Pandemic proving no threat for swim star Col Pearse

By Andrew Johnston

CITIUS, altius, fortius.

That most elusive of demands for all Olympians – faster, higher, stronger.

But country kid Col Pearse is rewriting the manual.

Vestibulum, accommodant, superare.

His personal mantra after the heartbreaking setback of a postponed Paralympics – improvise, adapt, overcome.

And few swimmers in Australia’s elite Olympic and Paralympic squads would be adapting and overcoming like Pearse.

He has gone home to the family dairy farm, created his own bush version of the elite athlete at work, and picked up his training where he left off before coronavirus torpedoed the Tokyo Olympics.

The 100m butterfly bronze medallist (in an Australian para record 58.60) from the 2019 World Para Swimming Championships (who has more Australian age records in every swimming discipline than he can remember) was, like everyone in all the Australian Olympic teams, gutted when the Olympics and Paralympics were postponed for at least a year.

But at 16 (until July) it has given this rising star of the para pool the chance to grow more, practice more, perfect every aspect of his sport and be ready to conquer the world next year.

The Victorian school holidays began early, denying him access to the pool at St Michael’s Grammar School at St Kilda, and with pools across the state closed, Pearse finds himself back home in Bamawm, as far from the elite training preparing him for Tokyo 2020 as you could get.

The reigning Echuca-Moama Junior Sportstar of the Year – with some help from family and friends – has built a top range gym in the family carport, and his own Olympic pool in the property's dam.

The gym looks straight out of a 1950’s version of Rocky; the pool is made of wood pallets (starting block and the wall to practice touch finishes); the lanes are rope held up by empty plastic bottles and the water is classic dirt brown.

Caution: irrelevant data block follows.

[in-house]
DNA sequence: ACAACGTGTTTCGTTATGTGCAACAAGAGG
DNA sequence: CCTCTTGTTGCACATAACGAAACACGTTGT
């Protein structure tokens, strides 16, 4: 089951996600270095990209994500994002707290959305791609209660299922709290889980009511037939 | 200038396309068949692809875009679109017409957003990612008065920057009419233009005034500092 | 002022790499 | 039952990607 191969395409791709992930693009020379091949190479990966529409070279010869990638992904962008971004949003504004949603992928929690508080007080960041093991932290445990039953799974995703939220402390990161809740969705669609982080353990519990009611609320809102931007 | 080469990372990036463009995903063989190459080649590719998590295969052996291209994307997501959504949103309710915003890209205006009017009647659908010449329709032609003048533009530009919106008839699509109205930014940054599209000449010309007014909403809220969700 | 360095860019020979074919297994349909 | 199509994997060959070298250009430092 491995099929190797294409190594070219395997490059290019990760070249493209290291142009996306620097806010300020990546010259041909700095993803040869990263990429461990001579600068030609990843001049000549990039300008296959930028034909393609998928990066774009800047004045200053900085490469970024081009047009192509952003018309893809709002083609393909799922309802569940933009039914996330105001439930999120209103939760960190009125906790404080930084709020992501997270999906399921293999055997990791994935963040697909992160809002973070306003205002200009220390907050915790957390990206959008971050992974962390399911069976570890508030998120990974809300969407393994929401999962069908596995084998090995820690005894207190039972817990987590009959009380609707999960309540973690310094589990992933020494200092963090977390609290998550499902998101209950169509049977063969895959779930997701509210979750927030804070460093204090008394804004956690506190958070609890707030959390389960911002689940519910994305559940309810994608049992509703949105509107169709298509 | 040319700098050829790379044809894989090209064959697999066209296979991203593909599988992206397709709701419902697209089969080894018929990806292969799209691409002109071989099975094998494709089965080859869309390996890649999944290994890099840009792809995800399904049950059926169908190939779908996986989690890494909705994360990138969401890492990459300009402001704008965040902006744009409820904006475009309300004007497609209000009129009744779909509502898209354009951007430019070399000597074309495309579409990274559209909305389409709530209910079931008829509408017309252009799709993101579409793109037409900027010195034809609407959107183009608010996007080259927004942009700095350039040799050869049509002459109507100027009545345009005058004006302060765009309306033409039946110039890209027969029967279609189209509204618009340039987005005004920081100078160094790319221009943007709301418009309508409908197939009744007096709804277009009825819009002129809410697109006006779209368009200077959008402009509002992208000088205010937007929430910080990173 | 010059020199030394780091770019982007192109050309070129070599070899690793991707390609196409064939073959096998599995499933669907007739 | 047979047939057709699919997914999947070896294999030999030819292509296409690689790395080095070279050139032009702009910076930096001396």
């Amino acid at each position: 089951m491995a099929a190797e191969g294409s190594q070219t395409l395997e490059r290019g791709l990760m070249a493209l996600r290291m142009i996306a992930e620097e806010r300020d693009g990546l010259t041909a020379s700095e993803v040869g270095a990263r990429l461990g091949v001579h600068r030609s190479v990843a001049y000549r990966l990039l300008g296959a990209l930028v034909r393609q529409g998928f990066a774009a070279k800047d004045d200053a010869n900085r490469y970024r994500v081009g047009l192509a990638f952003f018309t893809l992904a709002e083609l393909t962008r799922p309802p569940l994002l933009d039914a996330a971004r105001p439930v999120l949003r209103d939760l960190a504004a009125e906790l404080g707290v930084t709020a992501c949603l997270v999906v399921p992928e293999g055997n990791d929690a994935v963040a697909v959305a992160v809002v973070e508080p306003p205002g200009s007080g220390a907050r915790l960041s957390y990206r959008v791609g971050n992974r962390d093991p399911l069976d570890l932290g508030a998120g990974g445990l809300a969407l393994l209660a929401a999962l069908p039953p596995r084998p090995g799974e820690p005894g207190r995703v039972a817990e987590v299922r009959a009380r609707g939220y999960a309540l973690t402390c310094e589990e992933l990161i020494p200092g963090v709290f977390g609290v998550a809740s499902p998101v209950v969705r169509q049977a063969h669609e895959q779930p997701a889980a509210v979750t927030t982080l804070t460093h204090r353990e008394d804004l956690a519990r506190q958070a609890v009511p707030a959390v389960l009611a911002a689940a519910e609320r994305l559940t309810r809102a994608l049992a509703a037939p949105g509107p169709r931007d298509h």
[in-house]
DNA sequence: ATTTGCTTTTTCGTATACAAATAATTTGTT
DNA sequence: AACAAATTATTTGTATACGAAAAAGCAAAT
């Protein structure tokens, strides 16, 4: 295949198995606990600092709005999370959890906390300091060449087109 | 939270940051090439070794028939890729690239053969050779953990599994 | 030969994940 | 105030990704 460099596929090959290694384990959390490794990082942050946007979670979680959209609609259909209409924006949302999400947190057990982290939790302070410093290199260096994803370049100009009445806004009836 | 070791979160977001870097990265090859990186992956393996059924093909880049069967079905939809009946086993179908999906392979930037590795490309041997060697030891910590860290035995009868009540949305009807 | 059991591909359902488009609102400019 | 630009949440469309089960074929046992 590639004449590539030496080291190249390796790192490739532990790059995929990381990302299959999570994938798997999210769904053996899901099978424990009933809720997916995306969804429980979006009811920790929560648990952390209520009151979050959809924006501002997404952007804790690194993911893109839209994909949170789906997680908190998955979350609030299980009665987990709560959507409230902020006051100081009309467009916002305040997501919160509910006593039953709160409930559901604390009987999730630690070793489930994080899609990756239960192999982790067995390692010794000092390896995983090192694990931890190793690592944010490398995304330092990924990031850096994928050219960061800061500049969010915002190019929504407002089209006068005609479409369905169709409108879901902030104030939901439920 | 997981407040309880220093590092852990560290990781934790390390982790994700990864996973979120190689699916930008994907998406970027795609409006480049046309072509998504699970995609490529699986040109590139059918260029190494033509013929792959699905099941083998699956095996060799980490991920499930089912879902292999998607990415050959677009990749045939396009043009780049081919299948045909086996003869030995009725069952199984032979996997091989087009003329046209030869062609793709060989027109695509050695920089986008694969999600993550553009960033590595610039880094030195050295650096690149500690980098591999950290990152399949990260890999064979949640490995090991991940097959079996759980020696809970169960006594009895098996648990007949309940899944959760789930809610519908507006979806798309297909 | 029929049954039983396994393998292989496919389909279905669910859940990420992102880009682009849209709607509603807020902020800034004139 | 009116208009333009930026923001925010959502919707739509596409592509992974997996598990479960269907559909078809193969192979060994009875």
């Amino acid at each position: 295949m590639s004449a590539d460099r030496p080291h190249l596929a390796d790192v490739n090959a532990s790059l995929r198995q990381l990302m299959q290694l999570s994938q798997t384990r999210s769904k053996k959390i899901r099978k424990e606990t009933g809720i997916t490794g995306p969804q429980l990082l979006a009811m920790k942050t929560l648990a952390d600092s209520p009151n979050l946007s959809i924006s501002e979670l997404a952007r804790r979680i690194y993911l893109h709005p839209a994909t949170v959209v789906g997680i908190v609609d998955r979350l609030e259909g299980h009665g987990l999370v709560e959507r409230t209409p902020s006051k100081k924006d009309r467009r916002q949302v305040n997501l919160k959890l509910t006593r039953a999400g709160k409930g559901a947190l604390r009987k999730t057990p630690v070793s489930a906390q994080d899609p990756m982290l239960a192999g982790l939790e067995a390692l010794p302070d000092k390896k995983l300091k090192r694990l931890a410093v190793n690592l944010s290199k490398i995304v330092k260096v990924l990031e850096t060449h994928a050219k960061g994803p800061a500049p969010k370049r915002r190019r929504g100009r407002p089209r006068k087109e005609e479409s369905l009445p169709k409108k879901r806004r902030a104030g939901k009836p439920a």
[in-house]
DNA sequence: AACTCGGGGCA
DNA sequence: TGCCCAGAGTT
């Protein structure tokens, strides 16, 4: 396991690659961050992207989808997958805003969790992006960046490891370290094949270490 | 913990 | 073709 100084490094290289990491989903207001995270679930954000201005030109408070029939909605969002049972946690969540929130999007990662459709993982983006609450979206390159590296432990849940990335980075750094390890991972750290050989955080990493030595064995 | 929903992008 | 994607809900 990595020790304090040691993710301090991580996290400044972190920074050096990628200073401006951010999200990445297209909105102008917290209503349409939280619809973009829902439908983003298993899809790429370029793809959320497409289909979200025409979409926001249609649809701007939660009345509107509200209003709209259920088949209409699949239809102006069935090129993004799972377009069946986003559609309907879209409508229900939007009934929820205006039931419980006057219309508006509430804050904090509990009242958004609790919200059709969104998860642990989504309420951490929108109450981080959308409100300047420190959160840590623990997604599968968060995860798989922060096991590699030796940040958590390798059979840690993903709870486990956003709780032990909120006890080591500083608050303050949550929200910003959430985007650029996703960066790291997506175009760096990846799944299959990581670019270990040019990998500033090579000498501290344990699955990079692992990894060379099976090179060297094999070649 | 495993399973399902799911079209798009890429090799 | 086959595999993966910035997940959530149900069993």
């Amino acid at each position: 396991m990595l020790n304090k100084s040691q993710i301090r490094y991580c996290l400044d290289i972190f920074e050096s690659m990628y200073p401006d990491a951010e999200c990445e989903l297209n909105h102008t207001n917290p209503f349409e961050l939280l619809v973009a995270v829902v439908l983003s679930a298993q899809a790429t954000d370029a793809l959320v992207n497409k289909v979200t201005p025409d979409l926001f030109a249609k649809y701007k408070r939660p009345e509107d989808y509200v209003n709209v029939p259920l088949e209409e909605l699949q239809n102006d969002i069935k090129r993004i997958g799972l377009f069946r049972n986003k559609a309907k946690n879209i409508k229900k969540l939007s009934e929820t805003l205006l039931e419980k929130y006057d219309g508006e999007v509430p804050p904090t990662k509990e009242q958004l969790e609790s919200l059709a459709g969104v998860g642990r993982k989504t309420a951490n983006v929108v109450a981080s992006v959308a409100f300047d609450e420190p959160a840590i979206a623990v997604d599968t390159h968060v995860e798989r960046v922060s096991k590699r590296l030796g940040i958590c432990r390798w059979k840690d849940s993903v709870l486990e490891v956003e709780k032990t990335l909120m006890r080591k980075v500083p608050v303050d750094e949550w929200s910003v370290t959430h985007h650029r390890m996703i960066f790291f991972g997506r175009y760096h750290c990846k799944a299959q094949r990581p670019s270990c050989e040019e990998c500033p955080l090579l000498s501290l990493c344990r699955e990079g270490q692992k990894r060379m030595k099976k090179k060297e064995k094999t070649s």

The only pool available to him as Victoria’s coronavirus shutdown grinds more quickly towards lockdown.

But Pearse still flashes that trademark cheeky grin, under his shock of red hair, as he goes about hours and hours, up and down the dam, kept alive by his wetsuit and underwrites that work with another four-to-five hours in his one person gym.

“The wetsuit really makes the difference,” Pearse explained.

“Once you start swimming you get the occasional burst of cold water in the suit but you don’t notice it, you are more focused on your stroke action and the other things you need to get right.

“So yes, it’s a pretty big change to get used to, but I’m ready for it. It still gives me the opportunity to train.

“I'm on school holidays now and I don't know when I will be back in classes, so it’s a good way to keep myself busy.”

Today Pearse stands 185cm (his older brother maxed out at 203cm after a growth spurt that started when he was 16) and the taller he gets the shorter the pool becomes.

All conjecture, of course, unless his personal training facility delivers the goods in the only place it counts – in the water.

Pearse has long spoken of his dream to race at the Paralympics, and his performance last year at the World Paras showed he was well on track for a spot on the Australian team.

The gap between Pearse’s bronze and the gold in 2019 was more than two seconds – a junior against an adult.

But the determined teen says the 12-month delay will work in his favour because it gives him more time to bridge the gap – a target he is 100 per cent confident he can hit.

The right attitude from another individual to become part of the coronavirus collateral damage, even though he was happy to admit the virus outbreak was a major blow.

“Honestly, it was gut-wrenching,” he said.

“This has always been my dream, so to have it taken away from me when I was so close hurt.

“That feeling didn’t last long though. It’s not cancelled, it’s postponed. It’s not like I was retiring in 2020 and now needed to go.

“As I said, if anything this has presented me with an opportunity to spend another year developing as a swimmer, improving my times and being in a better spot when the games come.’’

Pearse said no one is directly advantaged or disadvantaged by the situation, with all athletes put in the same boat.

“Our whole club is on a break,” he said.

“We've had a meeting for Australian swimming and the advice was to take a break. If we have any issues to let them know, but just relax and enjoy it.”

Far beyond his disappointment, Pearse is more than aware of the big picture at play.

“This is about protecting people's health,” he said.

“Our time will come to compete, but for now we have to work together to make sure everyone gets through this time.”